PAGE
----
Mobile & Wearable

Users shown warning message when updating iPhone battery

More iPhone battery drama

Apple is issuing software locks in iOS that blocks features such as Battery Health when a user replaces their iPhone battery with one not installed by Apple.

Should you replace your own battery or send it to a third-party to be replaced (one that hasn’t been authorized by Apple), a new warning message will appear in the Settings app: “Important Battery Message: Unable to verify this iPhone has a genuine Apple battery. Health information not available for this battery.”

What’s perhaps most interesting is that this warning will appear whether you install an aftermarket battery or an official Apple battery.

The only way to prevent the warning message from appearing is to alow Apple or an Apple-authorized service provider to swap out the battery for a genuine replacement.

As reported by iFixIt, a Texas Instruments microcontroller on the battery serves as an authentication feature that determines whether a battery is genuine and replaced by Apple or a third-party.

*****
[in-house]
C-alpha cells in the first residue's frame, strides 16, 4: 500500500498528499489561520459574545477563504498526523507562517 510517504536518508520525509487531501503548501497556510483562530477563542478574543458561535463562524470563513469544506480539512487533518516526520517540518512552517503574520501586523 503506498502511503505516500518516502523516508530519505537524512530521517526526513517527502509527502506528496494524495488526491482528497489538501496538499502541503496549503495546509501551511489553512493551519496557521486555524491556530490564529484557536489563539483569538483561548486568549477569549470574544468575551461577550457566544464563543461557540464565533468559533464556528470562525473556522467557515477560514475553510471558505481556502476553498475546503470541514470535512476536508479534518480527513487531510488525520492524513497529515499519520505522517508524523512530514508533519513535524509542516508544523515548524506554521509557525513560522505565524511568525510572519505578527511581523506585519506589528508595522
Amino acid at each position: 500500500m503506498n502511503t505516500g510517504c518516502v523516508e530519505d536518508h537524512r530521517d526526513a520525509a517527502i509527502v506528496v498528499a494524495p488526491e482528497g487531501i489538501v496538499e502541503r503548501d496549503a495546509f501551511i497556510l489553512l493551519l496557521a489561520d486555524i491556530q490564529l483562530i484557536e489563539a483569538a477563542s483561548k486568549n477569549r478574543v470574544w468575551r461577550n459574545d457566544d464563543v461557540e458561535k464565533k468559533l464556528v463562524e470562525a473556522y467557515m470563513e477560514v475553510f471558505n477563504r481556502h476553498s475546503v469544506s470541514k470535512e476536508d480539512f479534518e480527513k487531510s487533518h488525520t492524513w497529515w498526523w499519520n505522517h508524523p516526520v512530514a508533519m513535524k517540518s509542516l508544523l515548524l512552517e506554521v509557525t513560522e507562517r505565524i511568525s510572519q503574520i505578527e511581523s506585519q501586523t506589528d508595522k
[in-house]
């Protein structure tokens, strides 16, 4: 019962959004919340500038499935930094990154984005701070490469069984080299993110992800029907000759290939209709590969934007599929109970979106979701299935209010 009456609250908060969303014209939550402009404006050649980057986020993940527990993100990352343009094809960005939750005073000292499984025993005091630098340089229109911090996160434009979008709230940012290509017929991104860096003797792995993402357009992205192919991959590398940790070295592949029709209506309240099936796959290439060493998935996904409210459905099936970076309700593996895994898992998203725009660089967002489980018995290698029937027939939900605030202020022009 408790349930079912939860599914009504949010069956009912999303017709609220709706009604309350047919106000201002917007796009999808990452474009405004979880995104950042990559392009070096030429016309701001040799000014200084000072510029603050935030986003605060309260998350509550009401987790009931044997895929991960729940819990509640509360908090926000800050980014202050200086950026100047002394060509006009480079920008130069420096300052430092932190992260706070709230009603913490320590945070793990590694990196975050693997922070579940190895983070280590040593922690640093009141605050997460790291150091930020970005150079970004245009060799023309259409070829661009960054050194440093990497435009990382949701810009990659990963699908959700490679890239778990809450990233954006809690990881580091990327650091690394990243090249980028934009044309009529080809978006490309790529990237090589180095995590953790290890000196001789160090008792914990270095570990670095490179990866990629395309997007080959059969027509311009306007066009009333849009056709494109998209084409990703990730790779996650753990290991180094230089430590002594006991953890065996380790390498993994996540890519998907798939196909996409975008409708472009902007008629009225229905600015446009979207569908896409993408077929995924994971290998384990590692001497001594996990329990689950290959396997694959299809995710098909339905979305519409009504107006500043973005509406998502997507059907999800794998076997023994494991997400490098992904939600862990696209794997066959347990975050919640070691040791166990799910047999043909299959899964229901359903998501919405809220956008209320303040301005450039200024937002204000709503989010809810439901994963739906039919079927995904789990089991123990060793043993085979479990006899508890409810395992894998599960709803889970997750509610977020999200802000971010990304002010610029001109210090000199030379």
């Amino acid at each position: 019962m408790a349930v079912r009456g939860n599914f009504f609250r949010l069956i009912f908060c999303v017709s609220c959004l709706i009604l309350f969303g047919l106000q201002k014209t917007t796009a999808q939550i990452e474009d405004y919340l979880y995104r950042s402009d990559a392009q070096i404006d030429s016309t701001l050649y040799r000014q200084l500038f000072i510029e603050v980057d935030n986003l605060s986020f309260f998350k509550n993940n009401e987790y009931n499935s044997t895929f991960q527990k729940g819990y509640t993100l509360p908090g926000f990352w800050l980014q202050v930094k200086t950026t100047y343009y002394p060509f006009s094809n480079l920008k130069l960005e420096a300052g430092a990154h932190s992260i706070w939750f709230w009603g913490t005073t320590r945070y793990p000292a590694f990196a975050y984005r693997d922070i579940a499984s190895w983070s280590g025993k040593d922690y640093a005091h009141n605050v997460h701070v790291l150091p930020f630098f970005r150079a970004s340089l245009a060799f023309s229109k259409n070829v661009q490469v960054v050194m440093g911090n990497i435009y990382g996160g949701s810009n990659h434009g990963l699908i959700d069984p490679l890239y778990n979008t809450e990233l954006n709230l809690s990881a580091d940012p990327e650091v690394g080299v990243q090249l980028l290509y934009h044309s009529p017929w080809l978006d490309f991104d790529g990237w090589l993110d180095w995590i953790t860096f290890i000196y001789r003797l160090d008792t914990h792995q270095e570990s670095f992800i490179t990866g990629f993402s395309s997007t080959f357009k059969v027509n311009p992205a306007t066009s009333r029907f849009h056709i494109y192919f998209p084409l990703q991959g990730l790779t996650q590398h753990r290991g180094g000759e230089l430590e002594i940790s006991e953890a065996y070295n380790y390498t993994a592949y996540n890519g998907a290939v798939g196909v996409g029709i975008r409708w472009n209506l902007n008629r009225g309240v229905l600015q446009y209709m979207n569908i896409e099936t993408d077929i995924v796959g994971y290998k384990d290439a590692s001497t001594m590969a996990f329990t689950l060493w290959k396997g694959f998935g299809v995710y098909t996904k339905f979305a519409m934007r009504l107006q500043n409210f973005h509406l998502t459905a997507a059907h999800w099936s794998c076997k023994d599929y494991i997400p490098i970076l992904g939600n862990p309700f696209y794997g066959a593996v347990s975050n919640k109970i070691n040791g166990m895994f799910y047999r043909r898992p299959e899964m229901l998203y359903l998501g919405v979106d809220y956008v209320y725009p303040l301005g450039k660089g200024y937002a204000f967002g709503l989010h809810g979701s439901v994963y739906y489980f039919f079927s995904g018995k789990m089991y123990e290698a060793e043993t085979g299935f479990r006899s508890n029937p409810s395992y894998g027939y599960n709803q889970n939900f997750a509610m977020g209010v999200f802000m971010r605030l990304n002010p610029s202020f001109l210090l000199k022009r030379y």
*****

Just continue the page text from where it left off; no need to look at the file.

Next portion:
Courtesy of iFixIt

Apple and its third-party authorized resellers are the only ones who can clear the Service message.

“Put simply, Apple is locking batteries to their iPhones at the factory, so whenever you replace the battery yourself—even if you’re using a genuine Apple battery from another iPhone—it will still give you the “Service” message,” said iFixIt in their report.

“The only way around this is—you guessed it—paying Apple money to replace your iPhone battery for you. Presumably, their secretive diagnostic software can flip the magic bit that resets this “Service” indicator. But Apple refuses to make this software available to anyone but themselves and Apple Authorized Service Providers.”

The new software lock only affects the iPhone XR, iPhone XS, and iPhone XS Max and works on iOS 12 and iOS 13.

Apple will likely argue that this new lock is for safety reasons, but many will criticize the company for reducing the repair options and forcing consumers to replace batteries at Apple Retail Stores rather than working with a third-party company.

Do you care about a battery warning? Does this change encourage you to use only Apple-approved resellers when replacing a battery? Let us know on Twitter using @AppleMagazine and check back soon for more news.

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